Parrotia Persica

Also found in: Dictionary, Thesaurus, Wikipedia.
The following article is from The Great Soviet Encyclopedia (1979). It might be outdated or ideologically biased.

Parrotia Persica


(Russian common name, ironwood), a deciduous tree of the family Hamamelidaceae. It attains a height of 14–25 m. Its trunk sometimes puts forth branches as far as the ground, and the branches often take root and fuse with each other as well as with the branches of neighboring trees, such as hornbeam, zelkova, and maple. The bark is gray, in places reddish brown, and peeling. The leaves are leathery and obovate or elliptical. The blossoms are without petals, and two to five blossoms are gathered in heads at the ends of shortened shoots. The calyx has five to seven lobes, and there are five to seven stamens and a half-inferior ovary. The fruit is a woody bivalvular pod, and blossoms appear prior to leafing. The tree may live as long as 200 years.

The species may be found in relict, broad-leaved forests in Azerbaijan (Talysh) as well as in northern Iran (the southern shore of the Caspian Sea), where it grows in lowlands and mountains (up to 700 m above sea level and sometimes higher), on the banks of rivers and streams, and in ravines with moist or, more rarely, dry, rocky soil. The wood is compact and heavy (with a density of 0.9–1.05 g per cu cm), splits easily, lacks resilience, and is very hard and durable (hence the name); it is rose-colored with a brown tint. The wood is used for making certain machine parts, works of art, and decorative veneer.

Ironwood is also the common name of other plants with hard wood, such as the Musaferrea in India, Ixoraferrea in the Antilles, Caesalpinia ferrea in Brazil, Stadmannia sideroxylon on Mauritius, Argania sideroxylon in Morocco, and several species of the genus Sideroxylon.


Safarov, I. “Ekologo-biologicheskaia kharakteristika zheleznogo dere va.”Tr. in-ta botaniki AN Azerbaidzhanskoi SSR, 1952, vol. 16.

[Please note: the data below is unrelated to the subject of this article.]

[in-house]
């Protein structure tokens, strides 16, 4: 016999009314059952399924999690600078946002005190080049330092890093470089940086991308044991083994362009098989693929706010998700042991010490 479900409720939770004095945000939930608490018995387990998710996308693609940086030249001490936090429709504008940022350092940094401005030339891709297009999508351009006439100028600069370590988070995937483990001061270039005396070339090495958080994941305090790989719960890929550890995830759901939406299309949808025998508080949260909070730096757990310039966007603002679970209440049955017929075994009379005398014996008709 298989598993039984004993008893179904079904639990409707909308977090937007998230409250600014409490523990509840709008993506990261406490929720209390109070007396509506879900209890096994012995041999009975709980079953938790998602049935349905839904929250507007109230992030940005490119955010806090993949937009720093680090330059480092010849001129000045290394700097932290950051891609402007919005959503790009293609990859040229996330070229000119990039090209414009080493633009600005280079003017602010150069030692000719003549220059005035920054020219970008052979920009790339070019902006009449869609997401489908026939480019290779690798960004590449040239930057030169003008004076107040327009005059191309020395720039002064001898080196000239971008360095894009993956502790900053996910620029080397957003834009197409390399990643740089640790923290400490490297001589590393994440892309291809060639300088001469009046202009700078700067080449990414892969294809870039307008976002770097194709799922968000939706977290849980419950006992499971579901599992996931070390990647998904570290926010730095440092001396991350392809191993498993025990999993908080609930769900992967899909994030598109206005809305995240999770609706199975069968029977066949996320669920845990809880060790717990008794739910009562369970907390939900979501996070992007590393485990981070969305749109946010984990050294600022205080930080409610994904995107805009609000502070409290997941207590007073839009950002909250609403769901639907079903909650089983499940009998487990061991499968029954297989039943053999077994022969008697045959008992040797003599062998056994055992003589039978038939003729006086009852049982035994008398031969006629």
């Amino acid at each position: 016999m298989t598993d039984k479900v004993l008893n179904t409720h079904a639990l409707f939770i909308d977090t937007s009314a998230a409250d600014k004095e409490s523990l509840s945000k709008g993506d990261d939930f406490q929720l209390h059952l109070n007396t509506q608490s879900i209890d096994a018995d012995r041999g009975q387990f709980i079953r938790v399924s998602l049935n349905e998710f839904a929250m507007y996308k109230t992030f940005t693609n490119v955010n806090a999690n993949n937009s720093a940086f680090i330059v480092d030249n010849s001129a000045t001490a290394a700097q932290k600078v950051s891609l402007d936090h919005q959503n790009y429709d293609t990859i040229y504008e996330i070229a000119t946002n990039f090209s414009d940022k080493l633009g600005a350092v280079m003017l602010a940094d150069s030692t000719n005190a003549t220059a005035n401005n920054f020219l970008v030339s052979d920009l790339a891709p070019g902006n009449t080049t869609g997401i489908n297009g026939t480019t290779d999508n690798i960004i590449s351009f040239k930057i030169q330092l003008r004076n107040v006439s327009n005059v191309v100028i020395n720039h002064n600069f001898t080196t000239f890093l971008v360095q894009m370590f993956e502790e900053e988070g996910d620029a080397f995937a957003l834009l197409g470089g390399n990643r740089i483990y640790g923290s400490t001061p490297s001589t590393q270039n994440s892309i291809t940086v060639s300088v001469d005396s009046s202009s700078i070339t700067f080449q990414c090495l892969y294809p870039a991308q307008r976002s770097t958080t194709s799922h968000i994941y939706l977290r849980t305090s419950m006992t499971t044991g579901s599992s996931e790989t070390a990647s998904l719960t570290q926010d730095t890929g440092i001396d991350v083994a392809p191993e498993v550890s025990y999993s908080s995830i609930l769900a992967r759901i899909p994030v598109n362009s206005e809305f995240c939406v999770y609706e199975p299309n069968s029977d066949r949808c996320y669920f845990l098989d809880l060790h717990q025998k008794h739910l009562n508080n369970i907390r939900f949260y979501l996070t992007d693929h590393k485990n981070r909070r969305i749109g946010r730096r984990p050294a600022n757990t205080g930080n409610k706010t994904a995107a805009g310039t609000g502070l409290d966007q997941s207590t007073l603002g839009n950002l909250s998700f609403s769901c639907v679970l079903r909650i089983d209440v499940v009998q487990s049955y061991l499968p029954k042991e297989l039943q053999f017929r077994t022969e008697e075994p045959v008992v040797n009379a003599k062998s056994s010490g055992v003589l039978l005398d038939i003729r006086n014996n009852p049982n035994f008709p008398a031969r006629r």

Derev’ia i kustarniki SSSR vol. 3. Moscow-Leningrad, 1954.


The Great Soviet Encyclopedia, 3rd Edition (1970-1979). © 2010 The Gale Group, Inc. All rights reserved.
Mentioned in ?
References in periodicals archive ?
(2010) reported the lowest plasticity value for the number of vein pairs and base angle in Parrotia persica along an elevational gradient.
Morphological plasticity of Parrotia persica leaves in eastern of Hyrcanain forests (Iran) is related to altitude.
(from Buxaceae) Juglans regia I.(from Juglandaceae) Parrotia persica. D.C.(from Hamamelidaceae) Quercus p ersica.
In diffuse porous wood of Quercus sp , Parrotia persica, Juglans regia the vessels are solitary or distributed in radial clusters of 2-4 cells.
If I was asked to choose three species from among the larger trees renowned for their tints, at the top of my list would be the Persian ironwood tree, parrotia persica. There are two varieties, one upright and large, the other of smaller habit with spreading branches covered in early autumn with numerous tints.
We have many different, spectacular autumn colours - from the butter yellow of Acer cappadocicum with its glossy palmate leaves, through the orange red of Cercidiphyllums and Norway maple to the reds of the Red oak and Parrotia persica (Ironwood) and the deep purple hues of some of the Spindle bushes (Euonymus sp).
Parrotia persica is also a suitable type for most gardens.
For a startling show of red, amber and gold (followed by tiny red flowers during the winter), the Persian ironwood (Parrotia persica) is wonderful.
Cornus kousa Chinensis Cotinus coggygria Enkianthus Hamamelis Berberis x carminea Buccaneer or Pirate King Amelanchier lamarckii Prunus Hillieri Parrotia persica Sorbus vilmorinii Koelreuteria paniculata Callicarpa Viburnum opulus Xanthocarpum Malus Golden Hornet Sorbus cashmeriana
Try Fothergilla if your garden has acid soil, or Parrotia persica for a larger space.